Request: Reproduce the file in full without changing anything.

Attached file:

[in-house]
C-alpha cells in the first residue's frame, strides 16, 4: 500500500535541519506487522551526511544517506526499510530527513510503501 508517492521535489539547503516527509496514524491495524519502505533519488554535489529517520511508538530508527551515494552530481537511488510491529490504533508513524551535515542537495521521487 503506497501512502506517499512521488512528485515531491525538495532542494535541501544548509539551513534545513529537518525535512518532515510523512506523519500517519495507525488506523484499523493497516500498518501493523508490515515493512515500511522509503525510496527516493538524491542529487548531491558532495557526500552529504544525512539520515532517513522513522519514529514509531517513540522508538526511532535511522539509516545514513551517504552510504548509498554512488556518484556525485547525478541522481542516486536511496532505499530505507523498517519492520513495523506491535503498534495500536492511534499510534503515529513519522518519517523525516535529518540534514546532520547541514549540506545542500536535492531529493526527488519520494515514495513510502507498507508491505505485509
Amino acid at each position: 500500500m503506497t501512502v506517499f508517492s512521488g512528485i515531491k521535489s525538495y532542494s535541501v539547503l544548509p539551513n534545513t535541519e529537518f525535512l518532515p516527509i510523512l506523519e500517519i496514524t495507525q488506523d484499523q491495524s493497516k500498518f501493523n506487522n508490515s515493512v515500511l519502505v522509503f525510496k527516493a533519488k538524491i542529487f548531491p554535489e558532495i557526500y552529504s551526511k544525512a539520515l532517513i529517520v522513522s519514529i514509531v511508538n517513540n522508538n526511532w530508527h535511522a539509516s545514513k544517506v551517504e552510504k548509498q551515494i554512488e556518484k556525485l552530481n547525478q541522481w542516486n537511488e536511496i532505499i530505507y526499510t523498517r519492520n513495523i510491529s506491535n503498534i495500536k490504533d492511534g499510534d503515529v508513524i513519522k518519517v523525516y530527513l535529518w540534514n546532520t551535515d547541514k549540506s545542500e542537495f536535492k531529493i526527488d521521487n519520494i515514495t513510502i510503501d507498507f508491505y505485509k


[in-house]
C-alpha cells in the first residue's frame, strides 16, 4: 500500500535541519506487522551526511544517506526499510530527513510503501 508517492521535489539547503516527509496514524491495524519502505533519488554535489529517520511508538530508527551515494552530481537511488510491529490504533508513524551535515542537495521521487 503506497501512502506517499512521488512528485515531491525538495532542494535541501544548509539551513534545513529537518525535512518532515510523512506523519500517519495507525488506523484499523493497516500498518501493523508490515515493512515500511522509503525510496527516493538524491542529487548531491558532495557526500552529504544525512539520515532517513522513522519514529514509531517513540522508538526511532535511522539509516545514513551517504552510504548509498554512488556518484556525485547525478541522481542516486536511496532505499530505507523498517519492520513495523506491535503498534495500536492511534499510534503515529513519522518519517523525516535529518540534514546532520547541514549540506545542500536535492531529493526527488519520494515514495513510502507498507508491505505485509
Amino acid at each position: 500500500m503506497t501512502v506517499f508517492s512521488g512528485i515531491k521535489s525538495y532542494s535541501v539547503l544548509p539551513n534545513t535541519e529537518f525535512l518532515p516527509i510523512l506523519e500517519i496514524t495507525q488506523d484499523q491495524s493497516k500498518f501493523n506487522n508490515s515493512v515500511l519502505v522509503f525510496k527516493a533519488k538524491i542529487f548531491p554535489e558532495i557526500y552529504s551526511k544525512a539520515l532517513i529517520v522513522s519514529i514509531v511508538n517513540n522508538n526511532w530508527h535511522a539509516s545514513k544517506v551517504e552510504k548509498q551515494i554512488e556518484k556525485l552530481n547525478q541522481w542516486n537511488e536511496i532505499i530505507y526499510t523498517r519492520n513495523i510491529s506491535n503498534i495500536k490504533d492511534g499510534d503515529v508513524i513519522k518519517v523525516y530527513l535529518w540534514n546532520t551535515d547541514k549540506s545542500e542537495f536535492k531529493i526527488d521521487n519520494i515514495t513510502i510503501d507498507f508491505y505485509k